Although Indonesia has had a well-deserved regional reputation for press freedom since the fall of Soeharto in 1998 and the subsequent passage of the 1999 Press Law, the implementation of laws on electronic communications have threatened to undermine the independence of the digital media sector.
Indonesia’s media environment is diverse, and independent outlets express a wide variety of views. With the government no longer the primary source of censorship, powerful media companies owned by tycoons have come to dominate the media landscape.
The Ministry of Communication and Information Technology and the Indonesian Broadcasting Commission (KPI) licence broadcast media, and there are few restrictions on news production and distribution for Indonesians. Foreign ownership of broadcast media is banned under the 2002 Broadcast Act.
Although the independent Press Council is supposed to adjudicate all media disputes, authorities continue to bring defamation charges to the courts. Defamation is an offence covered by more than 40 provisions of the Criminal Code.
Despite the generally positive outlook for independent media, the last few years have seen disturbing encroachments on digital expression. The 2008 Electronic Information and Transactions Law (ITE) contains criminal penalties for those found guilty of distributing, transmitting, and/or making electronic information containing libel accessible to the public. Although the law was intended to regulate e-commerce, it contains a number of vague and imprecise offences with penalties including arrest and detention. Any kind of electronic communication – including social media – is fair game under the law, as are all manner of ‘insults’, including blasphemy.
In November, Muhammad Asrul, a reporter for the Berita News website who investigated alleged local corruption in South Sulawesi, was convicted of criminal defamation under the ITE Law and sentenced to three months in jail.1 Although the Press Council issued a statement condemning the local court’s decision, its competence in this case was denied by the prosecutor’s office, which claimed that Berita News was not registered as a media outlet when Asrul’s articles were published and that this therefore justified them treating the matter as a criminal case.
Equally worrying to civil society groups and advocates for press freedom is Ministerial Regulation 5 (MR5), which was quietly introduced in late November 2020 by the Ministry of Communication and Information Technology. The regulation governs the functioning of private ‘electronic systems operators’ (ESOs) accessible in Indonesia, which includes social media, search engines, e-commerce platforms, games, and communications services. It applies both to Indonesian services and platforms and multinational companies such as Facebook, Twitter, Google, TikTok, and others.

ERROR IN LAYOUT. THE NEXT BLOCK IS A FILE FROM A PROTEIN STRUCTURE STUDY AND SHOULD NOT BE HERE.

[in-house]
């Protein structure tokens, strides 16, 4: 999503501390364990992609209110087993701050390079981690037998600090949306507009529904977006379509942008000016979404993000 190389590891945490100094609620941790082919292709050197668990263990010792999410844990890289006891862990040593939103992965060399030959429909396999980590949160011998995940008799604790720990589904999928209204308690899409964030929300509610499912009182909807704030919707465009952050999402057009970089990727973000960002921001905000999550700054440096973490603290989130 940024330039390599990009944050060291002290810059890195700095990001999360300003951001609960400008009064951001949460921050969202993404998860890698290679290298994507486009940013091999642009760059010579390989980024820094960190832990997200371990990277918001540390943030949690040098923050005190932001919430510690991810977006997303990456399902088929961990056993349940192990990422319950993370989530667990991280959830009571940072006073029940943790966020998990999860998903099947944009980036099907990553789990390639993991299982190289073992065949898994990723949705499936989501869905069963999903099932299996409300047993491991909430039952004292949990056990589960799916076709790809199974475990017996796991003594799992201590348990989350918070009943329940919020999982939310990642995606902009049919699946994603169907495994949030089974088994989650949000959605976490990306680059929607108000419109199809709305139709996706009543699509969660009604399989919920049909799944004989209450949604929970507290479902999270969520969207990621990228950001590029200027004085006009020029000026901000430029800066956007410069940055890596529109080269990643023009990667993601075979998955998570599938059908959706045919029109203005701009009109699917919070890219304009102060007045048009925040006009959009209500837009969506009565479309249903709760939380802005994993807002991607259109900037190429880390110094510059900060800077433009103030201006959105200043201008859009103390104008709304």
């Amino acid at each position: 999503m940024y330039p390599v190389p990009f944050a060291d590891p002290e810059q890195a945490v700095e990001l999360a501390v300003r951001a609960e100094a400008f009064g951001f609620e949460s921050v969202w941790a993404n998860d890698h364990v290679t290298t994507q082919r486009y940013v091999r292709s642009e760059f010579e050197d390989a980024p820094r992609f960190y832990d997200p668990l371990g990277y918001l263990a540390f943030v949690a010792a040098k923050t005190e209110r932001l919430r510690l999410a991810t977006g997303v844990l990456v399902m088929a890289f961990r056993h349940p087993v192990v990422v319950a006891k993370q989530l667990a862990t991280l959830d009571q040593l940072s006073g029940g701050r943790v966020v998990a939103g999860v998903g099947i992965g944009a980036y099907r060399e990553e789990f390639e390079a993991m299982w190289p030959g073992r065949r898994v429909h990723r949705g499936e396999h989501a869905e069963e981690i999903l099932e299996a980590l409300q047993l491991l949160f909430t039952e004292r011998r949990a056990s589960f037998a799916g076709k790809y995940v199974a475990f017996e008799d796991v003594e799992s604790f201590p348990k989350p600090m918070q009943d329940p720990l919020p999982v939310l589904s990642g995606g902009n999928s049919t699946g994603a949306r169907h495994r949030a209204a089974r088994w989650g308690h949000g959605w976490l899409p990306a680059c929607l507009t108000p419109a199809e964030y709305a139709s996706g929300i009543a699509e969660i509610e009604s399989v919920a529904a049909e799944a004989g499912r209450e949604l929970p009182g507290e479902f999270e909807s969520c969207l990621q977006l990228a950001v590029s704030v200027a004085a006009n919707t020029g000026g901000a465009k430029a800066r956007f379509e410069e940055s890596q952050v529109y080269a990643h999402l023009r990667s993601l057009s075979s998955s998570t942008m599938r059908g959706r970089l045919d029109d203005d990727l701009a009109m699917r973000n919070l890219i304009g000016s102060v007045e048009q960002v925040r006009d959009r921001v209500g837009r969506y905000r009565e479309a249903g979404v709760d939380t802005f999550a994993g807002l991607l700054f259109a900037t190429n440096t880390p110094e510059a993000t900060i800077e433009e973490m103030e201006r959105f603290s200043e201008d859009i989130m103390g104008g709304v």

Granting the government authority to regulate private ESO activity, MR5 gives authorities access to user data, and provides for sweeping notice and takedown orders. According to the international human rights organisation Article 19, the regulation ‘introduces excessive penalties for noncompliance, from fines to full shutdown of services in Indonesia’.2
The Coronavirus has affected the overall Indonesian economy, and media have suffered primarily through a loss of advertising revenue. The venerable newspaper Suara Pembaruan stopped its print edition in February 2021. Other legacy print publications, such as Tempo magazine, Kompas newspaper, and The Jakarta Post, have strengthened their paywalls and experimented with a membership model, offering daily newsletters to subscribers.
Social media sites such as WhatsApp, YouTube, Facebook, and Instagram are extremely popular among users in Indonesia, with 68% of Indonesians reporting getting their news from social platforms – an increase of 4% over last year. Most Indonesians (83%) report using their smartphones to obtain news, and the use of laptops for this purpose has diminished by 8%.
Our data show TikTok is used by nearly half (45%) of 18–24-year-olds – in December, millions of users saw videos of a volcanic eruption on the island of Java, with images of villagers fleeing smoke, ash, and hot mud.3
Because of the growing popularity of social media as a source of news, much attention has been directed at its role in spreading disinformation, political propaganda, ‘hoaxes’, and hate speech. COVID-19 in particular has led to a flood of misinformation, and it is widely acknowledged that many politicians and party organisations use automated accounts and paid commenters, known locally as ‘buzzers’, to promote their interests.4
In response to concerns about the prevalence of disinformation on social media, Indonesia is home to Mafindo (the Indonesian Anti-Hoax Community), a multi-stakeholder NGO that boasts of having more than 15,000 members. Along with Cek Fakta, a collaborative organisation devoted to fact-checking, Mafindo offers citizens a means of stopping dissemination of disinformation on social media.
Professor of Media and Public Affairs and International Affairs, George Washington University
Online and social media remain the most popular sources of news in Indonesia with our more urban sample, but TV and radio remain important for the millions of people who are not online. The majority of internet news access is via smartphones (83%).
Online (incl. social media)
Pay for online news
Trust in news overall
Trust in news I use
Overall trust in news remains low at 39%. CNN continues to garner the most trust at 66%, followed closely by Kompas (65%). TVOne, which ranks as one of the top two news brands, is at the same time distrusted by a large percentage of respondents (16%), something that might be attributed in part to its sensational style of reporting.